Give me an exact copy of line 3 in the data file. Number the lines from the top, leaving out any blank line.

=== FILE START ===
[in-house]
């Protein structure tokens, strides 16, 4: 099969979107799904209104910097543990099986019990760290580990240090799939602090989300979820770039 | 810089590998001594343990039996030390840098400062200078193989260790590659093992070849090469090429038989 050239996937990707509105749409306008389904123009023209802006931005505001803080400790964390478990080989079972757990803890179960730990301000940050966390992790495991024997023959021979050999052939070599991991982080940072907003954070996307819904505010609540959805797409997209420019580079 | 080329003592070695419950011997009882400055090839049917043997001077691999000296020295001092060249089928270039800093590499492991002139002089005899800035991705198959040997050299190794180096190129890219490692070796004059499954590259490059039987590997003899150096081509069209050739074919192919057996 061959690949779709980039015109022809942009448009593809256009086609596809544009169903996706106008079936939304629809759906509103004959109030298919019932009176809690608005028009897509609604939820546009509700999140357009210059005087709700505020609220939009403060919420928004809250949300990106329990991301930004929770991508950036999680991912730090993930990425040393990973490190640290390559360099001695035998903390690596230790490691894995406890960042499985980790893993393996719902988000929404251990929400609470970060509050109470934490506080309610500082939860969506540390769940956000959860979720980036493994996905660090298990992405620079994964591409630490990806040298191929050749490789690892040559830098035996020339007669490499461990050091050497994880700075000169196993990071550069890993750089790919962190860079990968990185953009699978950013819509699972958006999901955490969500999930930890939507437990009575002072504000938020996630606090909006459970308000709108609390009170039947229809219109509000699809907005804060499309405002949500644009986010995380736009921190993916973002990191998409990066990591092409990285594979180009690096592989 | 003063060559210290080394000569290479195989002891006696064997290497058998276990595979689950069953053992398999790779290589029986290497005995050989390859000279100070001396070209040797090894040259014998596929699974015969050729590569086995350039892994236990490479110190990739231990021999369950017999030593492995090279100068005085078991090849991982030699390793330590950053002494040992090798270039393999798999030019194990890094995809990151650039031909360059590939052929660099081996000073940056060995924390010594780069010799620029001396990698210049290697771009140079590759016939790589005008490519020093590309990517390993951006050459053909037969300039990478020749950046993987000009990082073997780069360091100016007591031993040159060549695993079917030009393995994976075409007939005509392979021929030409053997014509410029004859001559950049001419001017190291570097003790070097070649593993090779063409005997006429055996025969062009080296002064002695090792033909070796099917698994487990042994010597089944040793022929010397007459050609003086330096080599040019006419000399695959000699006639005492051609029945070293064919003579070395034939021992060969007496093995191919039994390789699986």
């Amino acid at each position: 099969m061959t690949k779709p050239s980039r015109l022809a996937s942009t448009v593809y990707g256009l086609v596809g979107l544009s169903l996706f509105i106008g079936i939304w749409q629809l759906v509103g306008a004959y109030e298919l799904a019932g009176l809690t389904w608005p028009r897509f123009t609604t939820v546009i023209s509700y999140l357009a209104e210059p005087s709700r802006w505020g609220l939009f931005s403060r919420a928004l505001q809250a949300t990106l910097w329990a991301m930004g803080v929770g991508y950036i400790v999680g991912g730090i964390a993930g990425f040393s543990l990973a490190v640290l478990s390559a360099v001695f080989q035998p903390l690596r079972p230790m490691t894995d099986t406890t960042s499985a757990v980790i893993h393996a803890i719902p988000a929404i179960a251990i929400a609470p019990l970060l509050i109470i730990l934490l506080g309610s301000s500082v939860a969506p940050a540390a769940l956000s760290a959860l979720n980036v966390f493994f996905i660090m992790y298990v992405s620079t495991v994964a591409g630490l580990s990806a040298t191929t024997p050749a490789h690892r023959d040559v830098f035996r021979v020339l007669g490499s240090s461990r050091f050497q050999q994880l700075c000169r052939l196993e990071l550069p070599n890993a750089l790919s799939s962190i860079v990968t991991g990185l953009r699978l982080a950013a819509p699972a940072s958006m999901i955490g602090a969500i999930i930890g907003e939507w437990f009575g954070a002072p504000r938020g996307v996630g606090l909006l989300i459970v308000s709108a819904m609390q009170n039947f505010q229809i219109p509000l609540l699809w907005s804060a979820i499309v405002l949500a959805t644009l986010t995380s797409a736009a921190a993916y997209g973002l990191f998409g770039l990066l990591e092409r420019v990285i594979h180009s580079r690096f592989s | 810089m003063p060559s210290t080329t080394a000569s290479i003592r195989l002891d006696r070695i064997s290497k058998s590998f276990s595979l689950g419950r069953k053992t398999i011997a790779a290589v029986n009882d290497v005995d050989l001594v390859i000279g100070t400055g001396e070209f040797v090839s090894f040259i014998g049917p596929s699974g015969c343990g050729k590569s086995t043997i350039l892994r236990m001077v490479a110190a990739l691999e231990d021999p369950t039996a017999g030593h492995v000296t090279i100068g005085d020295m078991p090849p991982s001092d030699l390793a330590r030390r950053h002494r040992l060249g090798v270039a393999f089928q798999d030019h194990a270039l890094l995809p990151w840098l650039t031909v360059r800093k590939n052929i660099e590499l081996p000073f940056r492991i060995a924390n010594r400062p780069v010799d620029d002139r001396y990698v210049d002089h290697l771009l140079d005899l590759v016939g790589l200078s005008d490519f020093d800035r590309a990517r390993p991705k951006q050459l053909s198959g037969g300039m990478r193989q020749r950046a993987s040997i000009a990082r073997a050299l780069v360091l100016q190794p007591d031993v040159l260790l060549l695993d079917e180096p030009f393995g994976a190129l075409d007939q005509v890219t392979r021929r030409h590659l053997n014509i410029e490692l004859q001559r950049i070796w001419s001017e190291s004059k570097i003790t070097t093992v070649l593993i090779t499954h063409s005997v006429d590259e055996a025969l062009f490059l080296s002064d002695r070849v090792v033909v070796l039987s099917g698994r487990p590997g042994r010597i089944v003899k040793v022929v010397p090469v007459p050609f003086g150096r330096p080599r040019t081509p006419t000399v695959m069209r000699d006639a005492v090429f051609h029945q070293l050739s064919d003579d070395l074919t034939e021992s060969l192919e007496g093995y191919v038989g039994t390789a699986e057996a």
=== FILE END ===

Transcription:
């Amino acid at each position: 099969m061959t690949k779709p050239s980039r015109l022809a996937s942009t448009v593809y990707g256009l086609v596809g979107l544009s169903l996706f509105i106008g079936i939304w749409q629809l759906v509103g306008a004959y109030e298919l799904a019932g009176l809690t389904w608005p028009r897509f123009t609604t939820v546009i023209s509700y999140l357009a209104e210059p005087s709700r802006w505020g609220l939009f931005s403060r919420a928004l505001q809250a949300t990106l910097w329990a991301m930004g803080v929770g991508y950036i400790v999680g991912g730090i964390a993930g990425f040393s543990l990973a490190v640290l478990s390559a360099v001695f080989q035998p903390l690596r079972p230790m490691t894995d099986t406890t960042s499985a757990v980790i893993h393996a803890i719902p988000a929404i179960a251990i929400a609470p019990l970060l509050i109470i730990l934490l506080g309610s301000s500082v939860a969506p940050a540390a769940l956000s760290a959860l979720n980036v966390f493994f996905i660090m992790y298990v992405s620079t495991v994964a591409g630490l580990s990806a040298t191929t024997p050749a490789h690892r023959d040559v830098f035996r021979v020339l007669g490499s240090s461990r050091f050497q050999q994880l700075c000169r052939l196993e990071l550069p070599n890993a750089l790919s799939s962190i860079v990968t991991g990185l953009r699978l982080a950013a819509p699972a940072s958006m999901i955490g602090a969500i999930i930890g907003e939507w437990f009575g954070a002072p504000r938020g996307v996630g606090l909006l989300i459970v308000s709108a819904m609390q009170n039947f505010q229809i219109p509000l609540l699809w907005s804060a979820i499309v405002l949500a959805t644009l986010t995380s797409a736009a921190a993916y997209g973002l990191f998409g770039l990066l990591e092409r420019v990285i594979h180009s580079r690096f592989s | 810089m003063p060559s210290t080329t080394a000569s290479i003592r195989l002891d006696r070695i064997s290497k058998s590998f276990s595979l689950g419950r069953k053992t398999i011997a790779a290589v029986n009882d290497v005995d050989l001594v390859i000279g100070t400055g001396e070209f040797v090839s090894f040259i014998g049917p596929s699974g015969c343990g050729k590569s086995t043997i350039l892994r236990m001077v490479a110190a990739l691999e231990d021999p369950t039996a017999g030593h492995v000296t090279i100068g005085d020295m078991p090849p991982s001092d030699l390793a330590r030390r950053h002494r040992l060249g090798v270039a393999f089928q798999d030019h194990a270039l890094l995809p990151w840098l650039t031909v360059r800093k590939n052929i660099e590499l081996p000073f940056r492991i060995a924390n010594r400062p780069v010799d620029d002139r001396y990698v210049d002089h290697l771009l140079d005899l590759v016939g790589l200078s005008d490519f020093d800035r590309a990517r390993p991705k951006q050459l053909s198959g037969g300039m990478r193989q020749r950046a993987s040997i000009a990082r073997a050299l780069v360091l100016q190794p007591d031993v040159l260790l060549l695993d079917e180096p030009f393995g994976a190129l075409d007939q005509v890219t392979r021929r030409h590659l053997n014509i410029e490692l004859q001559r950049i070796w001419s001017e190291s004059k570097i003790t070097t093992v070649l593993i090779t499954h063409s005997v006429d590259e055996a025969l062009f490059l080296s002064d002695r070849v090792v033909v070796l039987s099917g698994r487990p590997g042994r010597i089944v003899k040793v022929v010397p090469v007459p050609f003086g150096r330096p080599r040019t081509p006419t000399v695959m069209r000699d006639a005492v090429f051609h029945q070293l050739s064919d003579d070395l074919t034939e021992s060969l192919e007496g093995y191919v038989g039994t390789a699986e057996a």